Istituto di Scienza e Tecnologie dell'Informazione     
Nobili A. M., Comandi G. L., Doravari S., Bramanti D., Polacco E., Turyshev S. G., Anselmo L. "GALILEO GALILEI" (GG) - a small satellite to test the equivalence principle of Galileo, Newton and Einstein. Space mission proposal submitted to the European Space Agency (ESA)in response to the Call "Cosmic Vision 2015-2025". 2007.
GG is a small satellite which aims at testing the Equivalence Principle (EP) to 1 part in 1017 . It would improve by 4 orders of magnitude the best ground based laboratory tests of the EP as well as those based on Lunar Laser Ranging, and by 2 orders of magnitude the EP test to be performed in space by the μSCOPE satellite. The nature of gravity is fundamental to our understanding of the solar system, the Galaxy and the structure and evolution of the Universe. To date, the experimental evidence for gravitational physics is in agreement with the general theory of relativity; however, there are a number of reasons to question the validity of this theory. Despite the success of modern gauge field theories in describing the electromagnetic, weak and strong interactions, it is still not clear how gravity should be described at the quantum level. In theories that attempt to include gravity, new long-range forces can arise in addition to the Newtonian inverse-square law. Although scalar fields naturally appear in such modern theories, their inclusion predicts a non-Einsteinian behavior of gravitating systems. Predictions have been made that an EP violation might occur at very low level (10-17, 10-18) but possibly also just below 10-12. Such predictions and the overall scenario strongly motivate new searches for very small deviations from general relativity and in particular a possible violation of the equivalence principle since it is at the foundation of the theory. Only an experiment in space allows an EP test of a very high accuracy. Such an experiment requires very weak coupling of the test masses (for high sensitivity), and high frequency modulation (for noise reduction). This is indeed the definition of a supercritical rotor, which however requires two degrees of freedom in order to provide self-centering of the test masses. GG incorporates such a conceptually new accelerometer design (instead of the usual 1D single axis one). This naturally leads to a spacecraft passively stabilized by one axis rotation. Cylindrical symmetry and fast rotation around the symmetry axis make many disturbances unimportant (e.g. radiometer, patch effects etc..), allowing the experiment to be carried out at ambient temperature. The 2D design of the accelerometer allows a full scale ground test to assess the difficulty of the task. GG scientific goal requires detection of a 0.6 picometer relative displacement of the test masses at 1.75⋅10-4Hz (the GG orbital frequency) in 1 week integration time. The GGG prototype supported by INFN in Italy (an apparatus of the same size as required in space, with the same degrees of freedom and the same displacement sensor) has demonstrated long duration, continuous operation (up to 2 months) and has reached the capability to detect a relative displacement of 1 nanometer. This result has been obtained in the presence of noise from motor and bearings (while the experiment in space does not need motor and bearings), from low frequency terrain tilts (which are absent in space), and with a read out electronics based on a 16bit ADC. All these limiting factors can, and will, be reduced. A new 24bit ADC electronics has recently demonstrated a noise level compatible with the GG goal to detect 0.6 picometer in 1 week. The GGG experimental results have increased interest in the GG mission among the scientific community worldwide, and it has now gathered significant support at international level. In Italy, in 2006 GG has been included in the "Piano Aerospaziale Nazionale 2006- 2008" of ASI, where the possibility of launch with a qualification flight of VEGA is considered. A 2-yr Phase A-2 Study with industrial participation has been approved by ASI in 2007 and will start this fall. In summary, GG is a Class M mission in its scientific objective, but it is designed to achieve it with a passively stabilized satellite of low mass (250Kg) and reduced complexity in low Earth orbit (520 km altitude), thus maximizing scientific return per unit cost. It requires a single well defined payload at room temperature based on laboratory tested physical principles, thus greatly reducing risk of failure in space. The spacecraft is based on proven technology except for one item: fine tunable electric thrusters for which a positive solution in the near future is highly desirable for ESA.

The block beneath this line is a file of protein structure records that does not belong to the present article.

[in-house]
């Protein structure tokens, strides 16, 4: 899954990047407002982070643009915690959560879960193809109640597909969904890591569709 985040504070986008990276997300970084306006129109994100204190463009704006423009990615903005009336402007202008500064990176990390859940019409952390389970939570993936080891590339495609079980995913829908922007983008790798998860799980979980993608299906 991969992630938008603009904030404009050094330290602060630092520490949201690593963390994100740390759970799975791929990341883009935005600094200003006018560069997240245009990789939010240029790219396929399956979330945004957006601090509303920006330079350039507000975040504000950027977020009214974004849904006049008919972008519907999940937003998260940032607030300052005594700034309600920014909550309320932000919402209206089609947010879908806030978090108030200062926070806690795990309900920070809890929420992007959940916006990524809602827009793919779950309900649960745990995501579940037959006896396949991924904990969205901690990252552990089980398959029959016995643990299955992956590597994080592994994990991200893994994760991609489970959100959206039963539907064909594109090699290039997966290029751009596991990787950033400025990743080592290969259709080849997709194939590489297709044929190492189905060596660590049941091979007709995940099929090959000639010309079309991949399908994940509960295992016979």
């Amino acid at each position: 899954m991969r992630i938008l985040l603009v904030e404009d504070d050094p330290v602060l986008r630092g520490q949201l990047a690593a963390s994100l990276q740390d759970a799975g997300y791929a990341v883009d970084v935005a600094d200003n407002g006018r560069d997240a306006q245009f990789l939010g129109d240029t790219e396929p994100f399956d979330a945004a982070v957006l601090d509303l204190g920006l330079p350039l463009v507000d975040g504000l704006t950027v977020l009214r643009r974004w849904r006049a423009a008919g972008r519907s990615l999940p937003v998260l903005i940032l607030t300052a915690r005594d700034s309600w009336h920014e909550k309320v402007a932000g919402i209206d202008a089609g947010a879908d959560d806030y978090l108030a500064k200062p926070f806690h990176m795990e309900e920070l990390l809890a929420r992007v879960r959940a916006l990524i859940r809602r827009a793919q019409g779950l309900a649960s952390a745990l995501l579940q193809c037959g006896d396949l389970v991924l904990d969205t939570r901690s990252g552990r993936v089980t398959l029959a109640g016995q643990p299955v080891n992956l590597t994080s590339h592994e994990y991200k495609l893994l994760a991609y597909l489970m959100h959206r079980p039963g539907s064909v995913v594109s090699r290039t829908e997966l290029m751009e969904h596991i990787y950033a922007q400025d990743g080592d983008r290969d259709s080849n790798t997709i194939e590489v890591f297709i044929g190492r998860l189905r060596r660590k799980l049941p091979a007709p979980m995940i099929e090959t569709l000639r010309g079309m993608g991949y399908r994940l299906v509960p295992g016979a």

URL: http://sci.esa.int/science-e/www/object/index.cfm?fobjectid=40794
Subject Equivalence Principle
GG Space Mission
Fundamental Physics
J.2 Physical Sciences and Engineering
70M20 Orbital mechanics

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